First, I've gotta introduce you to the cast of characters. There's only three real mainstays, and keeping the number low is something I appreciate, because I can't remember any of their names. You really gotta feel bad for Japanese people having to put up with living on this side of the world - they've got so many awful stereotypes working against 'em. Think about it - if I had to run off the sum total of Japanese people I've seen throughout my life on television and movies, two of them were eating Cup O'Soup at a baseball game, three of them were pro-wrestlers who spit green slime, and the last one was really Chinese. Then, we've got the characters from Godzilla movies: people who speak in avant voodoo tongues, dedicating their lives to the escape of 100' monsters who break down their buildings as soon as they're built.

The good guys here are two scientists and one kid who I guess is one of their sons. It's either that or the guys are lovers who adopted, but I don't think Godzilla Vs. Megalon would produce such new-society issue derivatives. Either way, that kid is riding around a lake using the weirdest type of vehicle I've seen in my life. It's like some giant plastic fish with pedals. Did kids in Japan really get to use those things? If so, we were cheated. Seriously, who wouldn't want to swim around using a giant plastic fishbike? Anyway, we'll call the kid Tigerboy. We'll call his surrogate parents Mechadad and Sushi Tickles. Sushi Tickles isn't too odd, but Mechadad's dressed like he just got back from his one-man BMX trick show.

Earthquake! Or something. We're not totally sure what's going on, but the shaky camera work is intended to mean some sort of natural disaster. Then again, there's shaky camera work even when the two guys are just drinking soda, so who knows. The ground breaks out and all the water goes kaput.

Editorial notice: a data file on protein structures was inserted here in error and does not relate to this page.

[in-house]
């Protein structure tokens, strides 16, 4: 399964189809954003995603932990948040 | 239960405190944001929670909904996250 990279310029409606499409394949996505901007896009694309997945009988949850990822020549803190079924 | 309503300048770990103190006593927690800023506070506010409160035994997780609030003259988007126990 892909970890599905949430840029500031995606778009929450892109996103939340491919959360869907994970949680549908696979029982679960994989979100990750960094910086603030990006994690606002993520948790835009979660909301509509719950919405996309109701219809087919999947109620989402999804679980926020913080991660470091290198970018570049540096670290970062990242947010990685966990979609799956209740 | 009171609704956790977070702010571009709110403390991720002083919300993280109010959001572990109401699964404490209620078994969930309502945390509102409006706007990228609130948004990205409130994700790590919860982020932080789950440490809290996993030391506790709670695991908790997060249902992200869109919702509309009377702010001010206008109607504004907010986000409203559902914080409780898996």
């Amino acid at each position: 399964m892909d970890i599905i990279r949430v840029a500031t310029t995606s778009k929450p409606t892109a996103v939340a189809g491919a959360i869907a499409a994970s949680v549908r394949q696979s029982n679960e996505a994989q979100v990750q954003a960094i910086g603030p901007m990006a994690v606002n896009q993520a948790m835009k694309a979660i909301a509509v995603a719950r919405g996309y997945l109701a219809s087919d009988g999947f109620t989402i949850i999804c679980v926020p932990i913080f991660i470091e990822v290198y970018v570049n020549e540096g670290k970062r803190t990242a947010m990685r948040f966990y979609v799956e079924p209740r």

See normally, this is the type of thing that'd have everyone in Japan frightened that they had accidentally formed their entire nation on some great mysterious fault in the landscape. But in Godzilla movies - people know better. They know that no matter how natural this might seem, that lake went under because of something that'll ultimately shoot a big monster out to break down radio towers. And it's happening week after week after week. Can you imagine what home insurance rates were like in Tokyo?

The terrific trio return home, only it's not a home, it's some gaudy laboratory. Nobody in Godzilla-themed Japan lives in a regular house. They're either bad guys who live at the helm of a nuclear bomb control panel, or good guys who live at a lab with a ton of blinking lights. Either way there's just no room for indoor potted plants, or your commonplace kitchen table.

They get attacked by two guys who had been snooping around their lab, and despite being knocked out cold, they seem to take the whole thing in stride. I guess the lab gets broken into twice a week and they're used to it. The only notable thing about the bad guys? The hair on one of them makes him look like an industrial espionage poodle. Anyways, they attack and leave some little red button behind as a clue. Sushi Tickles smashes it and puts it under a microscope, (after an extended sequence involving a blowtorch) realizing that it's origins go directly towards Easter Island. Yes, the place with the big Tiki God statues. This sorta becomes important later, but not really.